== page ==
Vitamin D, known as the “sunshine vitamin”, is crucial for our bodies. But how to get it if we are avoiding the sun and protecting our skins? Here’s what you should know: We know that vitamins are crucial for skin health, as well as our overall wellbeing. But one vitamin that is often a standout choice, yet often overlooked, is vitamin D.
If you are looking for a supplement that can make a significant difference in at least 15 medical conditions, vitamin D is a fantastic choice. Vitamin D helps us to absorb minerals such as calcium, iron, magnesium, phosphate and zinc better, which leads to healthy, strong bones, muscles and a strong immune system.
What happens when we run low on vitamin D?
Vitamin D helps the whole body to function better, and a deficiency could be associated with several symptoms such as:
Mood disorders such as depression or schizophrenia
Increased infection risks such as urinary tract infections or tuberculosis
Inflammatory changes such as asthma, coronary artery disease and high blood pressure
Adult onset diabetes mellitus and metabolic syndrome
Autoimmune disorders such as multiple sclerosis, Crohn’s disease or rheumatoid arthritis
Increased cancer risks such as breast, colon, prostate and pancreas cancers. A recent study in the European Journal of Endocrinology demonstrated lower levels of metastatic cancer when patients had high levels of Vitamin D3.
Vitamin D3 or cholecalciferol is known as “the sunshine vitamin” and should be distinguished from vitamin D2, also known as ergocalciferol.
Vitamin D is best obtained through 10 to 15 minutes of daily sun. Unfortunately, this comes with a bit of a caveat – remember, the sun also has a potential risk of skin cancer, premature signs of ageing and increased pigmentation.
Sun exposure without ultraviolet-B radiation blockage will produce a natural supply of Vitamin D3. A practical solution is to use sunblock on your hands and face, but expose your arms and legs to the sun for controlled periods of time.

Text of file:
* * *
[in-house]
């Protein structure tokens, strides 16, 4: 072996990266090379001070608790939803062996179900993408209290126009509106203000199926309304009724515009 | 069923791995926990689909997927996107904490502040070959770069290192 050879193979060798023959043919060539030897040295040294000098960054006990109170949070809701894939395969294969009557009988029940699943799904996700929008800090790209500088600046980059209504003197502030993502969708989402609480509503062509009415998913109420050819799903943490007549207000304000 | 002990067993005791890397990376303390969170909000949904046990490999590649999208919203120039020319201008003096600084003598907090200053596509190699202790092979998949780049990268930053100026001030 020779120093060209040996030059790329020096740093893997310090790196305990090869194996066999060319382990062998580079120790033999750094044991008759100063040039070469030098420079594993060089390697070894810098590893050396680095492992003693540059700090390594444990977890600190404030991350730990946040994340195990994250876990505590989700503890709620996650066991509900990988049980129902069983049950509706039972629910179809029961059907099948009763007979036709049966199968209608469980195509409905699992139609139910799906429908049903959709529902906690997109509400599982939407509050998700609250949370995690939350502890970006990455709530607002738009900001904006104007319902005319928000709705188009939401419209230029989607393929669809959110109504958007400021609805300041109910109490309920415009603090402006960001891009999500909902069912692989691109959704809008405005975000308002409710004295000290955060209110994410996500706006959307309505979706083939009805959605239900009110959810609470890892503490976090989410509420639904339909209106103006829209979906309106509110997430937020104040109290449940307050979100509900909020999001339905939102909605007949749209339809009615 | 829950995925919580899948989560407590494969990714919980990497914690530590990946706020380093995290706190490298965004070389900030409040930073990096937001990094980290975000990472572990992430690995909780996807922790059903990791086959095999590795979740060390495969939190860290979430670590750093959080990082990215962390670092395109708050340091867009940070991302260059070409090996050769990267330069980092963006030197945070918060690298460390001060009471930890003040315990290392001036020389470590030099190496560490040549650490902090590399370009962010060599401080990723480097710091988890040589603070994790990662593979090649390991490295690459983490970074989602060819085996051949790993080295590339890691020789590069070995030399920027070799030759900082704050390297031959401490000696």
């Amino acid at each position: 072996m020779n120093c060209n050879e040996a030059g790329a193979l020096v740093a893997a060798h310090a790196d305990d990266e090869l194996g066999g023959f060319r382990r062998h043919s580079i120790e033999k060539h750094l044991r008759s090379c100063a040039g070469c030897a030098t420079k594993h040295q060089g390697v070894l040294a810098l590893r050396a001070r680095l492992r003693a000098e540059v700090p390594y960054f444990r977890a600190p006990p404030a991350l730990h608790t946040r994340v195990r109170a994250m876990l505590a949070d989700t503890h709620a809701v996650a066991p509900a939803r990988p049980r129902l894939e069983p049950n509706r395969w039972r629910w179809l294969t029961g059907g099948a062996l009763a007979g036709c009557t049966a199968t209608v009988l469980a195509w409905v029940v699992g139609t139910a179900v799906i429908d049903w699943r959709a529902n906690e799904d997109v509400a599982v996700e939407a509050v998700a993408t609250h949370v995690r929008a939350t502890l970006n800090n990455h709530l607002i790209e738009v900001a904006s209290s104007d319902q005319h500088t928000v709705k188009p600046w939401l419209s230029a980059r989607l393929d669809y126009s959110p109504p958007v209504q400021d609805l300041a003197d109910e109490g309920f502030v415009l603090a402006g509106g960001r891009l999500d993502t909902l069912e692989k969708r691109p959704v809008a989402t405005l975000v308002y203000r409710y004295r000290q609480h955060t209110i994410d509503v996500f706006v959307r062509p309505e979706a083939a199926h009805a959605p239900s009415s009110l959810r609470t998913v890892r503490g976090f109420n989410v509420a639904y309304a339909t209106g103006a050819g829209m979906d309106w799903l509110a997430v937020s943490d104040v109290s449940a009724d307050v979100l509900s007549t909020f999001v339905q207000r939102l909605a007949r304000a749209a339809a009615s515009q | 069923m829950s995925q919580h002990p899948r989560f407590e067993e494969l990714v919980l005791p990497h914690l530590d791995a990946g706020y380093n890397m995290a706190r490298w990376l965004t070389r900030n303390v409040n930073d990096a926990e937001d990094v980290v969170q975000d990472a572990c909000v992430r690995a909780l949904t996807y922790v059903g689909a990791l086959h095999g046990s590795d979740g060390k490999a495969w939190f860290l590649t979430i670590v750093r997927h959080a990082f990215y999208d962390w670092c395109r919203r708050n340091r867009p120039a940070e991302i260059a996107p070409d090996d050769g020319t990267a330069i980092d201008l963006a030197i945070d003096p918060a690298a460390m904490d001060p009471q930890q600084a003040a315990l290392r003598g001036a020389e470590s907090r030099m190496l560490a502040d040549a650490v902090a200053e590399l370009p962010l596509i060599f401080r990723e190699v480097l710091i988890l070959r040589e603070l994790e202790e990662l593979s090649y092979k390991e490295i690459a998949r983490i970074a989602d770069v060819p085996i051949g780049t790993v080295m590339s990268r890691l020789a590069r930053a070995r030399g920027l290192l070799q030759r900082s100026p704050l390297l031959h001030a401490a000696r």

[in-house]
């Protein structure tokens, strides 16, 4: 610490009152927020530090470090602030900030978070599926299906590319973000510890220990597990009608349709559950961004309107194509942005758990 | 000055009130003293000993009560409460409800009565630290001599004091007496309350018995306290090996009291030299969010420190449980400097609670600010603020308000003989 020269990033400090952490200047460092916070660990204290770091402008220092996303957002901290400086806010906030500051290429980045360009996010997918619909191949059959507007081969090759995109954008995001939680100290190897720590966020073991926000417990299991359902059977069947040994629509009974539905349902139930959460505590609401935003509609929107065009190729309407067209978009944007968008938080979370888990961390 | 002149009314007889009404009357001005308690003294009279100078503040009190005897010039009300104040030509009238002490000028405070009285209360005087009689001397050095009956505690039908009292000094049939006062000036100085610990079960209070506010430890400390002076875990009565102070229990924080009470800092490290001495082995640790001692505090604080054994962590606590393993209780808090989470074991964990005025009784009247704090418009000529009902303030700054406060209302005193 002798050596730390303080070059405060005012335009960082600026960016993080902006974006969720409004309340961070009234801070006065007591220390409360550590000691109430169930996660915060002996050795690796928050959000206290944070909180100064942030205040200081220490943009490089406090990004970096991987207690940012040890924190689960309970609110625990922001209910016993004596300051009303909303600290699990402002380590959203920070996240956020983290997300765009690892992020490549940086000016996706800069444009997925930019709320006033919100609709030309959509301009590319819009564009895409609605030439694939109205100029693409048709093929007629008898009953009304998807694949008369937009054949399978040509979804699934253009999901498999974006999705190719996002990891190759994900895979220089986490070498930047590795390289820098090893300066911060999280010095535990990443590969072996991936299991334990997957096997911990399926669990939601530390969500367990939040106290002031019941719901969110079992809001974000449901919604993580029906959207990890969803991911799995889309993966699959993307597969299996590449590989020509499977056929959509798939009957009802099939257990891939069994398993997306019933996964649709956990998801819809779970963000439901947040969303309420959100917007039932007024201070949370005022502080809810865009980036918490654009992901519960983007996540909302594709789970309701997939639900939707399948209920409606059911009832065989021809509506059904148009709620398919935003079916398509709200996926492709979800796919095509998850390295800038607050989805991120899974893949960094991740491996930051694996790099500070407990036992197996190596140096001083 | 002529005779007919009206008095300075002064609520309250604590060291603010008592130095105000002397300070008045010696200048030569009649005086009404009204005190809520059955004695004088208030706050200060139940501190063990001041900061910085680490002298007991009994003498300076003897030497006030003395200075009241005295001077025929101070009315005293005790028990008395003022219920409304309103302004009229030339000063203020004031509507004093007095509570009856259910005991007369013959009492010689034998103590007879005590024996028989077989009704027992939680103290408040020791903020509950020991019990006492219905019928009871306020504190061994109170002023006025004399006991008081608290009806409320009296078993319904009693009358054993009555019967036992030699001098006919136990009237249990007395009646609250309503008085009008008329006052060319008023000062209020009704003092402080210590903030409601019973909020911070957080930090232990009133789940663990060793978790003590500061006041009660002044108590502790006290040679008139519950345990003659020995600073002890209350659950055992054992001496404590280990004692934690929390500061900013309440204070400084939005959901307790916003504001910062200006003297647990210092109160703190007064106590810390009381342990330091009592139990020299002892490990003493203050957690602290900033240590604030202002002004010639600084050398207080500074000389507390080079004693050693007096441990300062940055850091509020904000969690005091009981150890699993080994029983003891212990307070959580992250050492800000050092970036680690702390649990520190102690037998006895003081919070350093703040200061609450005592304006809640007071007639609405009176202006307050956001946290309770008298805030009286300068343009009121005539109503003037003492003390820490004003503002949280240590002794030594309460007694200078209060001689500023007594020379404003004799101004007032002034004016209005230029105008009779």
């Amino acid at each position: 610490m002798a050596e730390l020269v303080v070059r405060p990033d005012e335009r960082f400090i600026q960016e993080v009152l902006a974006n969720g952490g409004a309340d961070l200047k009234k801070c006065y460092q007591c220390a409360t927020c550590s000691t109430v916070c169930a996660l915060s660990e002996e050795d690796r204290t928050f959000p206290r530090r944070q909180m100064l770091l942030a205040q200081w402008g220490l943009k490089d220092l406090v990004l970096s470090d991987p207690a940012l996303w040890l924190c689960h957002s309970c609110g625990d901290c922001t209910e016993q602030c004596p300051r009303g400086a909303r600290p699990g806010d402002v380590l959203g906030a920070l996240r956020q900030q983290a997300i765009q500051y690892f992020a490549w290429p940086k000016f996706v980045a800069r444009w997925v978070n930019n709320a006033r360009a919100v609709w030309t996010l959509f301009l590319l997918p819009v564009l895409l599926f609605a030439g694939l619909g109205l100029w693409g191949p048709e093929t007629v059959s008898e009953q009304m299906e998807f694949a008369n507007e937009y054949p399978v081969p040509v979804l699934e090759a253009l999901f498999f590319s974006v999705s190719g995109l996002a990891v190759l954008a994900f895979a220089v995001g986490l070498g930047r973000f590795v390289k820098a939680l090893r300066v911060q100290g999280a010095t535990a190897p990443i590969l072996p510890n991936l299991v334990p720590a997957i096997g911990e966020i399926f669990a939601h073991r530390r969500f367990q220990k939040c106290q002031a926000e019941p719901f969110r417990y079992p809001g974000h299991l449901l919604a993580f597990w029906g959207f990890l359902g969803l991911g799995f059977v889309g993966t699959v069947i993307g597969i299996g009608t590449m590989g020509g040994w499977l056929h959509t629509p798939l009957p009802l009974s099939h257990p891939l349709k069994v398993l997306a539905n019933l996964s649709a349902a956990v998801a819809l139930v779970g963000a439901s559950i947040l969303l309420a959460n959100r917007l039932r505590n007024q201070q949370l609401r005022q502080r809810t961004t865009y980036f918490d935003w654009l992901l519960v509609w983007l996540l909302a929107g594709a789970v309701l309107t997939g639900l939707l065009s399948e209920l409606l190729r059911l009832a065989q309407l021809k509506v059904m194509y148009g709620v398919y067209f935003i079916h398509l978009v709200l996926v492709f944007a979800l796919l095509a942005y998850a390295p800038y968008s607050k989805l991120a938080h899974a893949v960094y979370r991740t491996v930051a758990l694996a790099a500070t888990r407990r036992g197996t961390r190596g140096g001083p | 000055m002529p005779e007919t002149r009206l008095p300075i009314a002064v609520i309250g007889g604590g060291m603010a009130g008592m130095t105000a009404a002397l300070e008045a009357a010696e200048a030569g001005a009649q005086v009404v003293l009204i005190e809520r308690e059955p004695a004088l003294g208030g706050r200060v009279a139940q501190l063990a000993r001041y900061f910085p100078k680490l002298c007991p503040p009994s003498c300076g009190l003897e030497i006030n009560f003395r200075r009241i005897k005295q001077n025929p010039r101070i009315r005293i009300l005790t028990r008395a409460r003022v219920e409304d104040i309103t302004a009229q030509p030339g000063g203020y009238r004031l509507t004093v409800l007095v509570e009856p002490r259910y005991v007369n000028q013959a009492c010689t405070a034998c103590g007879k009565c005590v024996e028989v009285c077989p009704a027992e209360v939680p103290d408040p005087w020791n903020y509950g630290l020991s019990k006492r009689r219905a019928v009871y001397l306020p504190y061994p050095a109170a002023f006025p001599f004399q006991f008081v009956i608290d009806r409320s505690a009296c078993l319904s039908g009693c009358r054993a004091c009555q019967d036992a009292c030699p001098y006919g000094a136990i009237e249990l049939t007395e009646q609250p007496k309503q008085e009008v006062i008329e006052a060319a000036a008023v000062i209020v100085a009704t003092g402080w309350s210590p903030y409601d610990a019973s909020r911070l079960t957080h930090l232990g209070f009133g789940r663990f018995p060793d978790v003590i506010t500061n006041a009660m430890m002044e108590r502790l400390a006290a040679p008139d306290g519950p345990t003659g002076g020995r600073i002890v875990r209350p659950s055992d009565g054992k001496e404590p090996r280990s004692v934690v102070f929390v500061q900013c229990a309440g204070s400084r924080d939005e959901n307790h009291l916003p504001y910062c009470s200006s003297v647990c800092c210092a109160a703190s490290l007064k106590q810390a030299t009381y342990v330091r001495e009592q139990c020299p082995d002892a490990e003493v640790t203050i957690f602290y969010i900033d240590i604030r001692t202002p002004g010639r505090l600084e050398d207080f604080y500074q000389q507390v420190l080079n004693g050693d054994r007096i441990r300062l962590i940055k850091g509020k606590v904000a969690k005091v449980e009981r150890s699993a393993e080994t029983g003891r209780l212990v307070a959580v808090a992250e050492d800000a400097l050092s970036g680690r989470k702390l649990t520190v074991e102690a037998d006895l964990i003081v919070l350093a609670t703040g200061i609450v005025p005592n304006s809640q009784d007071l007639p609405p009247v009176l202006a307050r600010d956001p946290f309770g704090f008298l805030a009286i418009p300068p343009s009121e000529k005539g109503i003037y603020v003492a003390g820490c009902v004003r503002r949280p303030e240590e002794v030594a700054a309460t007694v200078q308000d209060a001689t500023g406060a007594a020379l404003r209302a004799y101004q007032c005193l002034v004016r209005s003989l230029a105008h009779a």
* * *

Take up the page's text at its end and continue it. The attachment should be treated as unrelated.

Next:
Generally, sunblock only block ultraviolet-B radiation, but ultraviolet-A is the dangerous form of UV rays that can cause melanoma. Therefore, limit sun exposure and never ignore suspicious dark spots anywhere on the body, have them examined by an expert.
However, besides the sun, there are many natural sources of Vitamin D3, including:
How much vitamin D do you need?
The current adequate intake (AI) is 5 microgram per day for both male and female adults, although people over the age of 50 need to take between 10 and 15 microgram per day.
Unlike other vitamins, vitamin D is fat-soluble, meaning it is best absorbed in the presence of fat, it is also stored in fatty tissue and in the liver. Because of this, it increases its toxicity potential and excessive supplementation with blood levels beyond 50 mg/ml, can cause kidney stones as well as calcification elsewhere in the body.
What should you do if you suspect a deficiency?
Are you experiencing any of the above concerns or symptoms? Your vitamin D levels can easily be measured in a blood test and every patient that visits Health Renewal is advised to have one as part of their health assessment. It is always best to consult your Health Renewal doctor for expert medical advice on any supplementation rather than attempting to self-medicate.
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